An important part of Office Skills training is to learn how to create a resume that you can use in your job search. Creating a Resume in the 21st Century is a whole different ball game than it was in the not so distant past. Today your resume no longer goes straight to the recruiter or hiring managers desk but most likely into into a resume database. If your resume is not prepared properly with the specific keywords and phrases for your target job description, you may just never get found in the resume database and consequently get no interviews and job offers.
Depending on your years of experience, there may be a couple to at least half a dozen different jobs you could do. However, to create a good resume suitable for todays job climate, you need to first decide on a primary job that you can do and be successful at. It also needs to be a job that you can convince skilled interviewers that you can do. If you are qualified to do multiple jobs, you can eventually create a resume for those different jobs but pick a primary job first.
Before you begin exploring the resources below, you need to understand the purpose of a resume. A Resume is a document containing a summary or listing of relevant job experience, accomplishments, skills and education that relate to your career objectives. The purpose of a resume is to obtain a job interview and ultimately obtain a job. If you do not have any job skills or experience, you can include volunteer or community work on your resume. If you have obtained certificates in Office Skills, you may include this training as part of your Education.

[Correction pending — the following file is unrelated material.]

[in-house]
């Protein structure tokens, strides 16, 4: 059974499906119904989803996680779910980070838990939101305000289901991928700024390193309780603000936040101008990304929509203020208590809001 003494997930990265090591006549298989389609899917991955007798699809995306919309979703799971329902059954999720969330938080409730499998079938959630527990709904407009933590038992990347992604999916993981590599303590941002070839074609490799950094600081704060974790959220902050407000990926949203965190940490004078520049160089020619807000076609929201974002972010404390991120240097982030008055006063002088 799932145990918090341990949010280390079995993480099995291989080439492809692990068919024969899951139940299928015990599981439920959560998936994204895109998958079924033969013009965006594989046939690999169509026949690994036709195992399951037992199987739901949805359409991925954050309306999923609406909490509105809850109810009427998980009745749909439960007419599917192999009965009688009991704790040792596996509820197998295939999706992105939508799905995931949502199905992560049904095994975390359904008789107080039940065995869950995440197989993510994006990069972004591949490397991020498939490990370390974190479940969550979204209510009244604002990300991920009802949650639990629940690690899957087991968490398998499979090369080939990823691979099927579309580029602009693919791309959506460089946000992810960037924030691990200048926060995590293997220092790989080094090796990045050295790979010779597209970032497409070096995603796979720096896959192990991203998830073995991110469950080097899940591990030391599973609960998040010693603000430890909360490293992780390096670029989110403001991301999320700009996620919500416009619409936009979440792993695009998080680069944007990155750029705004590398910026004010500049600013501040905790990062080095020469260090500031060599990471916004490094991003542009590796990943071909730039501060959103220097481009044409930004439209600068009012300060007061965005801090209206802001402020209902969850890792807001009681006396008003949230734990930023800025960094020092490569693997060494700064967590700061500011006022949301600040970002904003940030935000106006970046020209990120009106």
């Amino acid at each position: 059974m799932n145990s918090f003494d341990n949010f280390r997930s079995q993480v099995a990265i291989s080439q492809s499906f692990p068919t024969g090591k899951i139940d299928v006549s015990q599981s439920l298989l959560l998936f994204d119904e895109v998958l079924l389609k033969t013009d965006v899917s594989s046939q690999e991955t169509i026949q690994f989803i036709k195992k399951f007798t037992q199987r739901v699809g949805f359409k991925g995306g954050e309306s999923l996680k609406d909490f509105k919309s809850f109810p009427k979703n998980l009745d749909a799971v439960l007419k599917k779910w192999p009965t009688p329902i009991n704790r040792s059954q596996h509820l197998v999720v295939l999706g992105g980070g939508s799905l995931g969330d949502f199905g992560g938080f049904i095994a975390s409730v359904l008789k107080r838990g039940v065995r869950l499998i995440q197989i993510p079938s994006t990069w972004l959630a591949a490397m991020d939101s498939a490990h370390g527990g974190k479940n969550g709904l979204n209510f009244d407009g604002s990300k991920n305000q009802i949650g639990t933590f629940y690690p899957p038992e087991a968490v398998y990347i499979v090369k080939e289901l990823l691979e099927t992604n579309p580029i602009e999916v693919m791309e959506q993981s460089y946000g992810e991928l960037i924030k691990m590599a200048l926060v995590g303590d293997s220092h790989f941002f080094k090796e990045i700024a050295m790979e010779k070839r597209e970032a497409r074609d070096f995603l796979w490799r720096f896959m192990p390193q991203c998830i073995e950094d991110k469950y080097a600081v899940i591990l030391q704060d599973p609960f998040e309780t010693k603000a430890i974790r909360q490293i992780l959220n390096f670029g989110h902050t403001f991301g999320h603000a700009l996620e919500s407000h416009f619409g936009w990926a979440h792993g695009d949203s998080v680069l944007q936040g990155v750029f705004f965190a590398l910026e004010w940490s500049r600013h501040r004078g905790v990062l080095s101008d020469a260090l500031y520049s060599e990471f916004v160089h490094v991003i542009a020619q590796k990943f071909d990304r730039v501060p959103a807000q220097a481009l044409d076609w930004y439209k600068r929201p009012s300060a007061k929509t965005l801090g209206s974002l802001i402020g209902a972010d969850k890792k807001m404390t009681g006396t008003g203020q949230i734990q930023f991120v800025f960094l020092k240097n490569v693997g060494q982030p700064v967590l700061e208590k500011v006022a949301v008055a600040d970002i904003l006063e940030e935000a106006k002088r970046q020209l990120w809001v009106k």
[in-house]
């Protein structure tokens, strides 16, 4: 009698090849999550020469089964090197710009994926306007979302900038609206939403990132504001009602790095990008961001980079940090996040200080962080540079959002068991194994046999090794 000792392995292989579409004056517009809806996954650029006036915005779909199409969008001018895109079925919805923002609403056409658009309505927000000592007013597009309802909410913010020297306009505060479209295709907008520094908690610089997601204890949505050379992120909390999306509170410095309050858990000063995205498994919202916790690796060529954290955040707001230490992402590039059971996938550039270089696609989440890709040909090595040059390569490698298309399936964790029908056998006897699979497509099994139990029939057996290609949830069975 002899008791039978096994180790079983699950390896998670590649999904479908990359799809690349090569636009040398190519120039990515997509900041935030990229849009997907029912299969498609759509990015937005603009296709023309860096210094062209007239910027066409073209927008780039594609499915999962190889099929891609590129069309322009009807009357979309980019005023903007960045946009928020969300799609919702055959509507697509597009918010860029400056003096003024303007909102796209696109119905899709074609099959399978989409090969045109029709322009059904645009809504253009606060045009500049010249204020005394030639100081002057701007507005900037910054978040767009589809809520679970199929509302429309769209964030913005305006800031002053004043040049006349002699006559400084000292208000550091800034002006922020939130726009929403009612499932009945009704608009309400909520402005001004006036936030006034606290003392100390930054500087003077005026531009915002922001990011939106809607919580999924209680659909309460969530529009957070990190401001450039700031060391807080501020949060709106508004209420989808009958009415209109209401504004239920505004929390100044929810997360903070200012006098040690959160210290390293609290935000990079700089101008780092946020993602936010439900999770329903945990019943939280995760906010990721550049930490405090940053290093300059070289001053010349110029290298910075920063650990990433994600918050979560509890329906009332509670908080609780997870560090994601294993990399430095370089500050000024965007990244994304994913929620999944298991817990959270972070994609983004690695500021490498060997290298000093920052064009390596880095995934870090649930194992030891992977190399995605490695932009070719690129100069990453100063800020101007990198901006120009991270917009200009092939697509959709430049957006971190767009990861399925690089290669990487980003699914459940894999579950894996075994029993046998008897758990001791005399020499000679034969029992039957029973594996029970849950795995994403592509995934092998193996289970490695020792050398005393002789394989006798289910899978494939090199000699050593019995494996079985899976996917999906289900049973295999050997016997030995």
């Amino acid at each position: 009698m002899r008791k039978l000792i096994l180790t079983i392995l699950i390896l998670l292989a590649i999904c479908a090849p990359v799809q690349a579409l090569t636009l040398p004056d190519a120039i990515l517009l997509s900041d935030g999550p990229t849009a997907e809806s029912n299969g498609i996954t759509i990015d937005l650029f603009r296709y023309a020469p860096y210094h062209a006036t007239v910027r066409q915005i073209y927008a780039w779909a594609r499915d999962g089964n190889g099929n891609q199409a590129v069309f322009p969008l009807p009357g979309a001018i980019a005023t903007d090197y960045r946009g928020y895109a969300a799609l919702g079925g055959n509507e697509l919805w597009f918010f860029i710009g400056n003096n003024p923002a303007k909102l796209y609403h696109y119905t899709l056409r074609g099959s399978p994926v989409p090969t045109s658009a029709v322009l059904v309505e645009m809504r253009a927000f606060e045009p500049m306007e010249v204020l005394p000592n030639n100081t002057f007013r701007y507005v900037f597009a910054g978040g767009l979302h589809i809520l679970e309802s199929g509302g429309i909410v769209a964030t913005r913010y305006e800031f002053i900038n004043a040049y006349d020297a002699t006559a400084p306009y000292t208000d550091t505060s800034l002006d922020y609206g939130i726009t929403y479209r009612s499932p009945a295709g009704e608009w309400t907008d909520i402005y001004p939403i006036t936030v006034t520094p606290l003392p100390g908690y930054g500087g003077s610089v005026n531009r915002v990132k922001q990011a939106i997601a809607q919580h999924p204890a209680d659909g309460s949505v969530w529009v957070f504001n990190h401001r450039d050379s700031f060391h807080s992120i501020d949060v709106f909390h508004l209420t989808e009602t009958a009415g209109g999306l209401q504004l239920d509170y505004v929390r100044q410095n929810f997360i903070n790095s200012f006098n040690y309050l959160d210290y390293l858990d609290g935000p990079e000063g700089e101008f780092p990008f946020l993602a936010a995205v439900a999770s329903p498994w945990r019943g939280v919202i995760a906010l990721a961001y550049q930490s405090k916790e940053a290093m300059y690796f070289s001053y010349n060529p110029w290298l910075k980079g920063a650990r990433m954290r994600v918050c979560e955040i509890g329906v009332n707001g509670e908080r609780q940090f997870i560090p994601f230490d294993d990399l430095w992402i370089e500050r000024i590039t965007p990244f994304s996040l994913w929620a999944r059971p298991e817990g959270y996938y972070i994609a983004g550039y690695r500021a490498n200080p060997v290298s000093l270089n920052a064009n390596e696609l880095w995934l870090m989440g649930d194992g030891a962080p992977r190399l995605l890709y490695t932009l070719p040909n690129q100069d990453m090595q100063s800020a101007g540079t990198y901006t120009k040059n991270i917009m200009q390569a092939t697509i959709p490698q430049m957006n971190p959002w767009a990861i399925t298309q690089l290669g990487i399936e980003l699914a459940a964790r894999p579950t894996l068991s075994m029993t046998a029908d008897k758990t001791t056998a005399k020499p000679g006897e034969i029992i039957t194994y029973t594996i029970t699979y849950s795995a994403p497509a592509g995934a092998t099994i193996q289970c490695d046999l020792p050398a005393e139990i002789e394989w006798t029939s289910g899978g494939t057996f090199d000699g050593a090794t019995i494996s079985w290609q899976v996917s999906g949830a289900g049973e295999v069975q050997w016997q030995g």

A resume should never be more than a couple of pages long so learning how to summarize your skills is important. Most experts agree that the best way to get started writing your resume is to do a job search for your chosen occupation on some of the major job sites like Monster.com, Careerbuilder.com or Linkedin. Most job descriptions list the most important requirements for the job, credentials required and skills needed. For each of the requirements listed, write down examples of when and how you performed the task.Information on requirements can also be found in the Bureau of Labor Occupational Handbook at http://www.bls.gov/ooh/.
The US Department of Labor in their handout on Resumes, applications and cover letters suggests you get started by collecting and reviewing information about yourself such as previous positions, job duties, volunteer work, skills, accomplishments, education and activities. Using a Resume Quesionnaire is a good way to gather and organize your personal information for your resume.
This includes your full legal name, home and/or mobile phone number and professional email address
We've researched the following websites and found them to offer good free resume writing advise:
How to Write a Resume by http://www.how-to-write-a-resume.org provides a wealth of information on resume writing, tips on how to find a job, cover letter writing and interview tips and tools.
Types of Resumes and Samples